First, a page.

nautical mile, knot, angstrom, are, hectare, barn, bar, gal, curie,
roentgen, rad, rem.

How many of you know how many yoctoFarads there are in one yottaFarad?

- Nick -

Russell McMahon wrote:
{Quote hidden}

1999\11\03@095326 by Sean Breheny

face picon face
This seems silly. How can you not allow gauss,erg,dyne,torr, and micron?
These are all in common use. More importantly, I think a bar is a dyne per
cm^2,so it would be really silly to allow a until but not the base units it
came from!

Sean

At 06:38 AM 11/3/99 -0800, you wrote:
{Quote hidden}

| Sean Breheny
| Amateur Radio Callsign: KA3YXM
| Electrical Engineering Student
\--------------=----------------
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1999\11\03@102543 by Tommy Bostrom

flavicon
face
I think the old saying applies
The metric system is conquering U.S. inch by inch
{Quote hidden}

1999\11\03@103814 by Nick Taylor

picon face
Sean,
That's the point of the SI units; to get us all to use a common set
of definitions and names.  All of the traditional units that are in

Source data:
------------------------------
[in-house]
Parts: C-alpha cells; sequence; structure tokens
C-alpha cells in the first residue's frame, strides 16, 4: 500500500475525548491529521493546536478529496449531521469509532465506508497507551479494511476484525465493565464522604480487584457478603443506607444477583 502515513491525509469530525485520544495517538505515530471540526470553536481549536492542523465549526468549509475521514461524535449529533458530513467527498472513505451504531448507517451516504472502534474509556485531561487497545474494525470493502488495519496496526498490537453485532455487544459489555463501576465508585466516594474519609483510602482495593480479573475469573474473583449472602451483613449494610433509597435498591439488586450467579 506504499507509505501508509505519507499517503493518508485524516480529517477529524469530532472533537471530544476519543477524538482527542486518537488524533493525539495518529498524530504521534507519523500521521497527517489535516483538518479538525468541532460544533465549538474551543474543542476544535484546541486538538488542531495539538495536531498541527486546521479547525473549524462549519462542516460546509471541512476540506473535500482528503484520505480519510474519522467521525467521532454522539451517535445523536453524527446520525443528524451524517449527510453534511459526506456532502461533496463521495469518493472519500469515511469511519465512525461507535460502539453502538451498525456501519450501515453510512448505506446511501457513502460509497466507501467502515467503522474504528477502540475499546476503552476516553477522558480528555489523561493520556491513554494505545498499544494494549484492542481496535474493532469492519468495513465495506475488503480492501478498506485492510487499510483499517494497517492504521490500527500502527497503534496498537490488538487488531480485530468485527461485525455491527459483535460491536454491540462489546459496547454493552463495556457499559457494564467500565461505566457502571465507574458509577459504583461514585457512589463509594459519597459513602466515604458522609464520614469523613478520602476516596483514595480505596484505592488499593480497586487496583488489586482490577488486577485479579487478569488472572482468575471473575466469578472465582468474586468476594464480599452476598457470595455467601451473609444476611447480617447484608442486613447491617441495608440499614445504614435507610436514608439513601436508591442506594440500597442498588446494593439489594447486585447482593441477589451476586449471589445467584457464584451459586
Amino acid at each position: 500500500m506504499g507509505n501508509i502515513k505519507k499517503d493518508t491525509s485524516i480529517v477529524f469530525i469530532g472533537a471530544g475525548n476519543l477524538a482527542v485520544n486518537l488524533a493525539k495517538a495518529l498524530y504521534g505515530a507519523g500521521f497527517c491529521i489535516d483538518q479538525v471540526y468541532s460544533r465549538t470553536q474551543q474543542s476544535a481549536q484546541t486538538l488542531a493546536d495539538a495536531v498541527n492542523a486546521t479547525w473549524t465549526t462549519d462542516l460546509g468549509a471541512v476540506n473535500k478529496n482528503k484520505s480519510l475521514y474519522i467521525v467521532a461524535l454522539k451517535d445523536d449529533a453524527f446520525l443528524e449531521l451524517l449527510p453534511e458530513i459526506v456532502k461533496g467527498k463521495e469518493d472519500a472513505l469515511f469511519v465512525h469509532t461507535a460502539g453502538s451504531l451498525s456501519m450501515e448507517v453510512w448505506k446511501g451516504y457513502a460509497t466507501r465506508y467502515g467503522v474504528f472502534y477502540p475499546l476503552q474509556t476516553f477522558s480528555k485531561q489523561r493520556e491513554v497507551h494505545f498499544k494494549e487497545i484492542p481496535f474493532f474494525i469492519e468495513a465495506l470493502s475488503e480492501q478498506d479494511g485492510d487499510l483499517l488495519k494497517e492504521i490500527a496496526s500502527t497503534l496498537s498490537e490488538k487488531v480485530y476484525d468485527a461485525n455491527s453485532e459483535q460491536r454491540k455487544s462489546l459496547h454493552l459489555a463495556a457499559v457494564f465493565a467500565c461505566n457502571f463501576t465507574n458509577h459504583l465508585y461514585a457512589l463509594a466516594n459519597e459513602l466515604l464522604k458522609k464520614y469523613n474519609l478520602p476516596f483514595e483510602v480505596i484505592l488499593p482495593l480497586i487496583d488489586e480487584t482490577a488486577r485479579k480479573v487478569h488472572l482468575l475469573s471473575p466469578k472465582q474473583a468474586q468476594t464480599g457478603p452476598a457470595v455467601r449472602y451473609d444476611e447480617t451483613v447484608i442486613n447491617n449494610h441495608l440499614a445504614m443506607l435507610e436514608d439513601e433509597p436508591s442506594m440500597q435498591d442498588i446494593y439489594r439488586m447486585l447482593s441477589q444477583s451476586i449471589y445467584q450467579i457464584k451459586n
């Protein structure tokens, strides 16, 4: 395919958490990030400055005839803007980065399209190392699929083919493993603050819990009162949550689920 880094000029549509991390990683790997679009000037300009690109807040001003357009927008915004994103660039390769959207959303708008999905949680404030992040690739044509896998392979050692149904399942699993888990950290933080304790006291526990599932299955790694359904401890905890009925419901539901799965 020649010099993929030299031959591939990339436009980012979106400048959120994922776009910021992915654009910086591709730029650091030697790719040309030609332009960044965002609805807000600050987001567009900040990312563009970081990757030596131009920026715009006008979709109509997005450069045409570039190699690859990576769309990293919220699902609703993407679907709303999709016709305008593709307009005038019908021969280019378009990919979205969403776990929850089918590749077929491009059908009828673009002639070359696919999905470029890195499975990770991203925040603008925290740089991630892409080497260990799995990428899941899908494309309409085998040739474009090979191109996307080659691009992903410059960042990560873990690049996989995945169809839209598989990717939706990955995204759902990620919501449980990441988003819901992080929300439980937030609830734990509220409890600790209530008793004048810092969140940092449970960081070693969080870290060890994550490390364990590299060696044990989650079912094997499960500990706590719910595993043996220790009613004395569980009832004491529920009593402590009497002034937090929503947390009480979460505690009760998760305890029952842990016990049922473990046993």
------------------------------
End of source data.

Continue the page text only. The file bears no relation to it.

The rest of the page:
"common use" are definable in SI units.  example: one bar = 100 kPa
The pascal (Pa) is NOT an SI base unit, it is an "SI derived unit".
In terms of base units 1 Pa = (m^-1)(kg)(s^-2) ... easy, huh?

The only SI base units are:

quantity                   unit      symbol
length                     meter      m
mass                       kilogram   kg
time                       second     s
electric current           ampere     A
thermodynamic temperature  kelvin     K
amount of substance        mole       mol
luminous intensity         candela    cd

Everything else is a derived unit (or an unaccepted unit)!

The standard is available (free) via the NIST web site.